Mother Nature just dealt our country a major one-two punch in the form of Harvey and Irma – two destructive hurricanes. The carnage left in their wake could end up costing as much as $200 billion to bring southeast Texas and parts of Florida to some semblance of normalcy. The full impact on the economy has yet to be felt, but many experts expect the disasters to put some strain on an economy that was just starting to gain traction. This could result in a pause by the Federal Reserve to continue its policy of short-term interest rate hikes.
What Will the Fed Do?
The Fed has already raised the short-term rate twice in 2017 and it has indicated that it plans at least one more rate hike before the end of the year. There are two more meetings scheduled in 2017.
Generally, the Fed only concerns itself with two major economic factors when determining whether to raise rates: economic growth and inflation. If the economy starts to heat up as indicated by job growth and wage increases then that raises the prospect of higher inflation, which the Fed wants to manage. A little inflation is OK, but the Fed wants to prevent runaway inflation which is much harder to control. So when the economy heats up the Fed applies the inflation brakes by raising the short-term interest rates. Conversely, when the economy weakens the Fed will cut rates just as they did following the Great Recession.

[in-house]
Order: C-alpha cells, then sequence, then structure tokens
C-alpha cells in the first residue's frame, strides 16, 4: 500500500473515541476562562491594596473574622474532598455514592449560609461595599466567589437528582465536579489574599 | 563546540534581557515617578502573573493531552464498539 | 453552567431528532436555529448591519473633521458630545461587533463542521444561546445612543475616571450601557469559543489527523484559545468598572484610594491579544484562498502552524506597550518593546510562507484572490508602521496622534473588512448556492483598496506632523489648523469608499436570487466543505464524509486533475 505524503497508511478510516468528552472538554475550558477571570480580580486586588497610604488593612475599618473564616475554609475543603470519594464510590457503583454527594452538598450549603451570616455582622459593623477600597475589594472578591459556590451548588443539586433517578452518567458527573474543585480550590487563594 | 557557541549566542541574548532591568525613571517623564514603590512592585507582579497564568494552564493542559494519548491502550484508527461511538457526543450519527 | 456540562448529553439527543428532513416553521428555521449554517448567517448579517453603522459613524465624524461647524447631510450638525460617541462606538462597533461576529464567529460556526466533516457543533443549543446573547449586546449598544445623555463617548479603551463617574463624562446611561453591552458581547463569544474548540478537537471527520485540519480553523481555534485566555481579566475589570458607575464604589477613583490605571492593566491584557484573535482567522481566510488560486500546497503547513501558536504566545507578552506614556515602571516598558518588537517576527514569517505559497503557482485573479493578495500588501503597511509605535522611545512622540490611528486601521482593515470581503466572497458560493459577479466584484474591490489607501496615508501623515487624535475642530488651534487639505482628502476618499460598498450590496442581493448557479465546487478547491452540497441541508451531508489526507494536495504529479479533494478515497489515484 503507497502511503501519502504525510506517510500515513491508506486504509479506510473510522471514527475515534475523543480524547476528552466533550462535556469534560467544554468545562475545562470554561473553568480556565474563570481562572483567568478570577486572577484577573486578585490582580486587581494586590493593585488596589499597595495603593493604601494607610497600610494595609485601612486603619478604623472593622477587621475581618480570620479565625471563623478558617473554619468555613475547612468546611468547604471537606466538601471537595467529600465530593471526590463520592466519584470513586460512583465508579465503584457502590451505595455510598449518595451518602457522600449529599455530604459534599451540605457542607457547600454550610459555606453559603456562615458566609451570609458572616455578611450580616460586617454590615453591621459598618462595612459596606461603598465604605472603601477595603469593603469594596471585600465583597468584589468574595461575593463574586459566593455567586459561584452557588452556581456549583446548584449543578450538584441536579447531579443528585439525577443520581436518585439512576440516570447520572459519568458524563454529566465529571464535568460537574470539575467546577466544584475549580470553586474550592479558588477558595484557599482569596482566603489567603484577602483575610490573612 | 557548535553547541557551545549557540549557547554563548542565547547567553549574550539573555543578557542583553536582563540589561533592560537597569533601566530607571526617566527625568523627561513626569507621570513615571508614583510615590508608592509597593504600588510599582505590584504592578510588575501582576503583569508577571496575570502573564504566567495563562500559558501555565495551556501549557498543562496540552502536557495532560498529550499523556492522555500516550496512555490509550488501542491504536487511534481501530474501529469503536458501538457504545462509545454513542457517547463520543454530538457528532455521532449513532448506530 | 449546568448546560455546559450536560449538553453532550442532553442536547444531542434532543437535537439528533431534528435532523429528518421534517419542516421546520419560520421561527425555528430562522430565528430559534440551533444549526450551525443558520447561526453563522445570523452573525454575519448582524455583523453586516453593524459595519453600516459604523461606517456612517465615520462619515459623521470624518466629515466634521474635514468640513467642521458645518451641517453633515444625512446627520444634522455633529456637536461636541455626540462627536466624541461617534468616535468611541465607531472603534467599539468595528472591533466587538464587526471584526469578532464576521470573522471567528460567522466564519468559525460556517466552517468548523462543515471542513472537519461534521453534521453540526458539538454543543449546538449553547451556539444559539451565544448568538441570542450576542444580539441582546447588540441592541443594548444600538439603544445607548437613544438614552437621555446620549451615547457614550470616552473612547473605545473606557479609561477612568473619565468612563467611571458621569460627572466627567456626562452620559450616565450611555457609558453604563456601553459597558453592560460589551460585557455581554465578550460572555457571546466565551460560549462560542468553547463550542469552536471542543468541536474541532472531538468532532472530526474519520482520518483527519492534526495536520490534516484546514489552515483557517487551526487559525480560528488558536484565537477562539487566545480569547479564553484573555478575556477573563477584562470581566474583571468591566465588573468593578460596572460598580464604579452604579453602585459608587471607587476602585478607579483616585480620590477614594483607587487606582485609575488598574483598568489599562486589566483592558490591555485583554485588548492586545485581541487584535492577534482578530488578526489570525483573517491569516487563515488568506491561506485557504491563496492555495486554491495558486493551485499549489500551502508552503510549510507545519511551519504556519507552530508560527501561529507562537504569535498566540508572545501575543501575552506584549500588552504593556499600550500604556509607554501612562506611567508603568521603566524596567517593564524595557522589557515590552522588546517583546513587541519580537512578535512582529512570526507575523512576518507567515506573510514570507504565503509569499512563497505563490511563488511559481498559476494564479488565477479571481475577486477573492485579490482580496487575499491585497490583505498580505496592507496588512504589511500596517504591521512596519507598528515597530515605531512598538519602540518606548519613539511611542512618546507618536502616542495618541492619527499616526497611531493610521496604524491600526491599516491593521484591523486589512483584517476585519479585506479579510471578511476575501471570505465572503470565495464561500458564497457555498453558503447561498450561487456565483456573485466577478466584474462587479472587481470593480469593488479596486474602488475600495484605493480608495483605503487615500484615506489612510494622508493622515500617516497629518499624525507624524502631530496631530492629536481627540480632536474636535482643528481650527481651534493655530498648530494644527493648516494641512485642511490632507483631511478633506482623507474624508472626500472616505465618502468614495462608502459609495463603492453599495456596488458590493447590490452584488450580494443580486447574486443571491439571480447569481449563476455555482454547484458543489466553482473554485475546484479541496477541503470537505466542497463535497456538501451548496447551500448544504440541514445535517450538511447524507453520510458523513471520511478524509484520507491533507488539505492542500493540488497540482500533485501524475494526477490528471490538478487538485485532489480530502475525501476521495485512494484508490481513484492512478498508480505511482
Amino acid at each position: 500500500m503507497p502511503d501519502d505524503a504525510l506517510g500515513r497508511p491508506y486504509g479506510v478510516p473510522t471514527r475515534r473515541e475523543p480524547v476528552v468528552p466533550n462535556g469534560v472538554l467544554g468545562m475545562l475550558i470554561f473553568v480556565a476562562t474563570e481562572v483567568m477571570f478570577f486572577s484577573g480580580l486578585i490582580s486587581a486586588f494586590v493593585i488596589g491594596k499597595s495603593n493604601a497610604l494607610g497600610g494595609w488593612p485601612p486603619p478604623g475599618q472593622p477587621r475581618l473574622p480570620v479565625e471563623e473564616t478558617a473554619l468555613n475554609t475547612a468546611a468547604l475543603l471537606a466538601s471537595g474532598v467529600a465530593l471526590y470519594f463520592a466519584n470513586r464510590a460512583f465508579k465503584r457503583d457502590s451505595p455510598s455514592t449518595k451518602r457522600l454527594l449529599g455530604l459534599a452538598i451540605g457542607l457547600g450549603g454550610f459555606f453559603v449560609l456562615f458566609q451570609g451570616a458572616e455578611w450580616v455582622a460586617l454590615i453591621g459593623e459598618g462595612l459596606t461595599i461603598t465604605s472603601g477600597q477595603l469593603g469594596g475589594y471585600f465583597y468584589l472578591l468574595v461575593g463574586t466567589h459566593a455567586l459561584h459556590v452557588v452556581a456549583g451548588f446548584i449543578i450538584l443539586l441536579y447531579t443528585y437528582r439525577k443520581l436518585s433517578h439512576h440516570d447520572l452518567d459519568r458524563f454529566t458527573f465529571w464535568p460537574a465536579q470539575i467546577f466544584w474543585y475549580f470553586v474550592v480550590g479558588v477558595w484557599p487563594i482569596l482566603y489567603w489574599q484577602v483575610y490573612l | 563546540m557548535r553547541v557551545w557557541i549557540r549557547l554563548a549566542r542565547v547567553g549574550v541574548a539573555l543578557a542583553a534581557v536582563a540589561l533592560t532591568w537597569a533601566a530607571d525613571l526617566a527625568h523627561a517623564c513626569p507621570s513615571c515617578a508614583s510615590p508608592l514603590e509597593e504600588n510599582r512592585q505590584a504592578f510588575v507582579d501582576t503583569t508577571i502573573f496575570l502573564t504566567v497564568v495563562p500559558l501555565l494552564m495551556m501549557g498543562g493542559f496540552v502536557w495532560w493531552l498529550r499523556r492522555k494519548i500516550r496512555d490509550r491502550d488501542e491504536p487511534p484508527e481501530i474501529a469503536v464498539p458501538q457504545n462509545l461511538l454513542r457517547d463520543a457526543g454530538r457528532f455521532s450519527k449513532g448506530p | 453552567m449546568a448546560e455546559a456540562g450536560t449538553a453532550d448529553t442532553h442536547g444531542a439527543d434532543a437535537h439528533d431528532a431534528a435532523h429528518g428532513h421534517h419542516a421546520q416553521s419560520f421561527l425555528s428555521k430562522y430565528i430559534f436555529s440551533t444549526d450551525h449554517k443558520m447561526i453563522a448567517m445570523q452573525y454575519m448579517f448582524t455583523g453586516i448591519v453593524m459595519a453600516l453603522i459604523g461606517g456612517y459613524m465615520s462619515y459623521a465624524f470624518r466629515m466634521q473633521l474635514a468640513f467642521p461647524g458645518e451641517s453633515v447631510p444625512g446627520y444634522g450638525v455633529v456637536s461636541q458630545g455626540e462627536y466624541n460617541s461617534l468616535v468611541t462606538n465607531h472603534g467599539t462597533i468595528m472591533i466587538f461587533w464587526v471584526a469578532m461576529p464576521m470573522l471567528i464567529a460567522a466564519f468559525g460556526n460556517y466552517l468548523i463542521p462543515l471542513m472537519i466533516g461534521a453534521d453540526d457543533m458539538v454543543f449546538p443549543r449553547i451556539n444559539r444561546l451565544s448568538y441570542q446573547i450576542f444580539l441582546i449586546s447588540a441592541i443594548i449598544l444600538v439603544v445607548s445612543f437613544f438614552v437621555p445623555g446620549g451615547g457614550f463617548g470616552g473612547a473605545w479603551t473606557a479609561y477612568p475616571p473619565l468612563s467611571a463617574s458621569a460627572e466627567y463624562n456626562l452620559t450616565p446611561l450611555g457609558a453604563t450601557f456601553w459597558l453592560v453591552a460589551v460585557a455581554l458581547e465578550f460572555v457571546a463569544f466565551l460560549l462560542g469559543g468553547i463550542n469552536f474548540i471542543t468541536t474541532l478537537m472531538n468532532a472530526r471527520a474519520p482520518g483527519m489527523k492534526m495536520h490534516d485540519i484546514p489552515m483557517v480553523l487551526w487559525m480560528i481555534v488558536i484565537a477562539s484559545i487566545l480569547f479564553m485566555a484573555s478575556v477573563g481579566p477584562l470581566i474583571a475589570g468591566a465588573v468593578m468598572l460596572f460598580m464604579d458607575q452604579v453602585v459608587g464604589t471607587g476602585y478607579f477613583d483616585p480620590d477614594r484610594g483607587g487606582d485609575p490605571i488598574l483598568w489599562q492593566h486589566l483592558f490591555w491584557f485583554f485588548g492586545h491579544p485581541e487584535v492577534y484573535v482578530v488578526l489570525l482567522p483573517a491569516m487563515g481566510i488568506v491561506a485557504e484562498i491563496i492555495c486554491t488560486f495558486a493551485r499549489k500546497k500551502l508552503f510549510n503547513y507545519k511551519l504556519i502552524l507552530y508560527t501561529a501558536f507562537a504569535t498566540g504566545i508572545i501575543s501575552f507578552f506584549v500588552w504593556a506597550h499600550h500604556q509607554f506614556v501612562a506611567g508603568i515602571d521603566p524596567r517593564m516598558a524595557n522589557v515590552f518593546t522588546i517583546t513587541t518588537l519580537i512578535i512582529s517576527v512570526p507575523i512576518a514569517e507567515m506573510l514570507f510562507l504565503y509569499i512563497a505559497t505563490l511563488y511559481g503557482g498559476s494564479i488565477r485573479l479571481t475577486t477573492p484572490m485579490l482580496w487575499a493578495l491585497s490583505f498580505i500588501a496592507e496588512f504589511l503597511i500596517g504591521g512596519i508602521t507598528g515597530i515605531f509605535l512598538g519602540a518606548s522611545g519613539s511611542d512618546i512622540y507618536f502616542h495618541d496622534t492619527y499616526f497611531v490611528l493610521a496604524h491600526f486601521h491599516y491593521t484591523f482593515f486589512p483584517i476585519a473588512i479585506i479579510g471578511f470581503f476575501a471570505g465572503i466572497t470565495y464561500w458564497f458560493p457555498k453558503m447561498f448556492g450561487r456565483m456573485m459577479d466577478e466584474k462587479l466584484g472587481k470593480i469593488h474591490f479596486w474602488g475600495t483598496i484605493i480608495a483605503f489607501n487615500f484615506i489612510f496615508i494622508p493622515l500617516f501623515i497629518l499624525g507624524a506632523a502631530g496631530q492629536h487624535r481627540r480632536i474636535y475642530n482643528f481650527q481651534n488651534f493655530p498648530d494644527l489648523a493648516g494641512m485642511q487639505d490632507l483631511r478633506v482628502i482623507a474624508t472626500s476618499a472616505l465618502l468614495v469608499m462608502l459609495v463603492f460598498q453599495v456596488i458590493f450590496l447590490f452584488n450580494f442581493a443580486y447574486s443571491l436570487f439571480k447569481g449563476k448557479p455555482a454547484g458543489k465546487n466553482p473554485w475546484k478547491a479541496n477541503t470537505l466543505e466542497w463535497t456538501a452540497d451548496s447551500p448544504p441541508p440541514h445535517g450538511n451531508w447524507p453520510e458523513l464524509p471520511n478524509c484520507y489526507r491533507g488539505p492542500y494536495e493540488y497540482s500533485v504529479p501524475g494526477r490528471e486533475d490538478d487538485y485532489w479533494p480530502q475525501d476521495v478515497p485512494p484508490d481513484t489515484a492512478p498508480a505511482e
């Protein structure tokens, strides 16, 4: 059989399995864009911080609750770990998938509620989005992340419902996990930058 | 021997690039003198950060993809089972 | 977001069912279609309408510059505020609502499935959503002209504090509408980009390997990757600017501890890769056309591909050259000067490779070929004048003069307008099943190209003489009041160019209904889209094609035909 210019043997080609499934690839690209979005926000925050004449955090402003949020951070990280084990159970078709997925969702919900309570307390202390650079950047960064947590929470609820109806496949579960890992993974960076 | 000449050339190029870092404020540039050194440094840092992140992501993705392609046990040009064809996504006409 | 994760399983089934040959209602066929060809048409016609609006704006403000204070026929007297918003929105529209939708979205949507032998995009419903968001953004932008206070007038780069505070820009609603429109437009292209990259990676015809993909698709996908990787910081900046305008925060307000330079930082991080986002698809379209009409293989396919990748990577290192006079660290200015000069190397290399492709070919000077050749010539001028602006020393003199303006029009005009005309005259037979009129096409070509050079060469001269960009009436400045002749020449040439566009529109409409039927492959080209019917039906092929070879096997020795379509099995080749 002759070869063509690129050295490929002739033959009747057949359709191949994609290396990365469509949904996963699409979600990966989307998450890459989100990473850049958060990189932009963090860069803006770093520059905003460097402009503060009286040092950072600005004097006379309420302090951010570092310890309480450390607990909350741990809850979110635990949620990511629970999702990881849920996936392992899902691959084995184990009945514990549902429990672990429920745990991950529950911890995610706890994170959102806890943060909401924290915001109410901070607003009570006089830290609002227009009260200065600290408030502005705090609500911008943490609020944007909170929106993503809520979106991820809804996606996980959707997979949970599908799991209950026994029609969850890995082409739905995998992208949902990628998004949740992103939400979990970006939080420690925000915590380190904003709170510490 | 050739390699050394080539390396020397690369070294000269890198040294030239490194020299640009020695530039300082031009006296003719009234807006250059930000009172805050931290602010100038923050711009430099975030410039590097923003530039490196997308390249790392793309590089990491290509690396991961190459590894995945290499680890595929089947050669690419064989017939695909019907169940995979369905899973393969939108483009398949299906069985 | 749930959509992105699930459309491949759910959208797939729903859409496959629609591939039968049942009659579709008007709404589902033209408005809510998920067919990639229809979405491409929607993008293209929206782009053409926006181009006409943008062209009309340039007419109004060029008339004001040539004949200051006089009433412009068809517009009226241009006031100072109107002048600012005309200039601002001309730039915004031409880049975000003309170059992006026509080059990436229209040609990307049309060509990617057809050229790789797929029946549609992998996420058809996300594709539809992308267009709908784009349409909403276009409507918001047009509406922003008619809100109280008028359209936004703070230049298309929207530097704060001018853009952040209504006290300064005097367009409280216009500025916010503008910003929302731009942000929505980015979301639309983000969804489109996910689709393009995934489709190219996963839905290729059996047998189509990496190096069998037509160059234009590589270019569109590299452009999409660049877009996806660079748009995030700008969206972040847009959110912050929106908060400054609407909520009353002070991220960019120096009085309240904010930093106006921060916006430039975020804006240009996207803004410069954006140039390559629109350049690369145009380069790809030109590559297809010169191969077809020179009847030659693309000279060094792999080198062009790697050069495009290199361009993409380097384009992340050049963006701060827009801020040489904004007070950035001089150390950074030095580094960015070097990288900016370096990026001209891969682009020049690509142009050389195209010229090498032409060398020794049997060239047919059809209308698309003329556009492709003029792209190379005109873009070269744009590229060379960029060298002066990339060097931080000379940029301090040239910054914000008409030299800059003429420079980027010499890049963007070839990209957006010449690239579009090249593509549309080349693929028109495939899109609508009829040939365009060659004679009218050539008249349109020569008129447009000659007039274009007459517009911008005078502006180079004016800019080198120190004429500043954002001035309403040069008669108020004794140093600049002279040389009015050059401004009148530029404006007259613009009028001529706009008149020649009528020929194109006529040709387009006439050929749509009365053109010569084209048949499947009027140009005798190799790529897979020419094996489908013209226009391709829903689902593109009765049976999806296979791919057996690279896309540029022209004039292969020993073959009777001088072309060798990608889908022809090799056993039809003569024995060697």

Because inflation has been so low for the past five years, the Fed has kept interest rates near zero in an effort to spur economic growth. Even today, after months of a growing economy, inflation remains below the Fed’s target which makes it difficult to justify further rate increases. If they do increase the rate it will be because of anticipation of higher inflation in the future.
The point of this explanation is to say that if the fallout from Irma and Harvey creates any degree of strain on the economy then the Fed is not likely to add any pressure by raising the rate this year, especially since inflation is still well under control. In fact, some market observers believe the Fed may even lower the rate a notch. Although there has not been much research on the effect of natural disasters on monetary policy, Fed observers believe that big natural disasters tend to put the Fed in a cautious mode. It is more likely to ease monetary policy to offset the negative impact on the economy.
How Will the Bond Market React?
On the other hand Treasury yields have been telling a different story, and they have a much bigger impact on borrowing costs than the Fed rate. Treasury yields have been rising since just before the 2016 election. Bond yields tend to rise during a growing economy mostly in response to investor supply and demand. When the economy is growing, investors move away from lower risk bonds and into higher risk equities. That drives bond prices down which automatically drives their yields up.